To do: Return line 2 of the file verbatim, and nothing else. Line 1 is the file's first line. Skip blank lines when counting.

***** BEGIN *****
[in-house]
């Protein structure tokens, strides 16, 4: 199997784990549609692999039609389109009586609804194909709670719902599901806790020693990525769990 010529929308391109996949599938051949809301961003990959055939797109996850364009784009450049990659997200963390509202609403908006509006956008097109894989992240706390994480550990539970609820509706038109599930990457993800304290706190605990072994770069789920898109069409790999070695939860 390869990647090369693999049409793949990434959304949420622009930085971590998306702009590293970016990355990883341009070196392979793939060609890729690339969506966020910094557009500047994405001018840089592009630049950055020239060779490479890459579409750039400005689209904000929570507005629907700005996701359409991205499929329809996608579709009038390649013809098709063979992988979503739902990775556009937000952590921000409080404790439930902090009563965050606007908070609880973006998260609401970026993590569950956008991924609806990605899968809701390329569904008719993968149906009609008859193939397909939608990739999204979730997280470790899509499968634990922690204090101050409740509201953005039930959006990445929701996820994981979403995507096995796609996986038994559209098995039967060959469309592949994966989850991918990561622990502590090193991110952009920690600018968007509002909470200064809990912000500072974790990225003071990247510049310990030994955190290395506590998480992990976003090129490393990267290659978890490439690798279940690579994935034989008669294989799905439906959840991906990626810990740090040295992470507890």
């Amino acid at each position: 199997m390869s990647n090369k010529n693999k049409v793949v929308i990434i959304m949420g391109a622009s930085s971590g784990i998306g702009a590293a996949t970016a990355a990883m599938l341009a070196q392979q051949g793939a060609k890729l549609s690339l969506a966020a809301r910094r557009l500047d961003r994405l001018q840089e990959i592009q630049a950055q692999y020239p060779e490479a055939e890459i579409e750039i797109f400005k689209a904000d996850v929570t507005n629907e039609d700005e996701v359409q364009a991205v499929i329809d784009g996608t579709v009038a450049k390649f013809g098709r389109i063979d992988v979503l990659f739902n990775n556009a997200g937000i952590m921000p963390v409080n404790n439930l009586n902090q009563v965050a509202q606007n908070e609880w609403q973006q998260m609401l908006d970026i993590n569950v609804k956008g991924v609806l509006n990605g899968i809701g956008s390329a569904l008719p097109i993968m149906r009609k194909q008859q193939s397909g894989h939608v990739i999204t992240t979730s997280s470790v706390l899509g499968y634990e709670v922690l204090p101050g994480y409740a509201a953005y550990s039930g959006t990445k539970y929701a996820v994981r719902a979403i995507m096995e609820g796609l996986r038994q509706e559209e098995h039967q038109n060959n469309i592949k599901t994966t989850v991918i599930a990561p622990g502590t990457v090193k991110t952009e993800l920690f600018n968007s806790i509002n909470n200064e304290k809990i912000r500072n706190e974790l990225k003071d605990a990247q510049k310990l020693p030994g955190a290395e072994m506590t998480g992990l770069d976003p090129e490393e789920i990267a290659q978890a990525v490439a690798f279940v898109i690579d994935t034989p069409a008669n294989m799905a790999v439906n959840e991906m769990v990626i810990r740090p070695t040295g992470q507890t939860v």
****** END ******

């Protein structure tokens, strides 16, 4: 199997784990549609692999039609389109009586609804194909709670719902599901806790020693990525769990 010529929308391109996949599938051949809301961003990959055939797109996850364009784009450049990659997200963390509202609403908006509006956008097109894989992240706390994480550990539970609820509706038109599930990457993800304290706190605990072994770069789920898109069409790999070695939860 390869990647090369693999049409793949990434959304949420622009930085971590998306702009590293970016990355990883341009070196392979793939060609890729690339969506966020910094557009500047994405001018840089592009630049950055020239060779490479890459579409750039400005689209904000929570507005629907700005996701359409991205499929329809996608579709009038390649013809098709063979992988979503739902990775556009937000952590921000409080404790439930902090009563965050606007908070609880973006998260609401970026993590569950956008991924609806990605899968809701390329569904008719993968149906009609008859193939397909939608990739999204979730997280470790899509499968634990922690204090101050409740509201953005039930959006990445929701996820994981979403995507096995796609996986038994559209098995039967060959469309592949994966989850991918990561622990502590090193991110952009920690600018968007509002909470200064809990912000500072974790990225003071990247510049310990030994955190290395506590998480992990976003090129490393990267290659978890490439690798279940690579994935034989008669294989799905439906959840991906990626810990740090040295992470507890």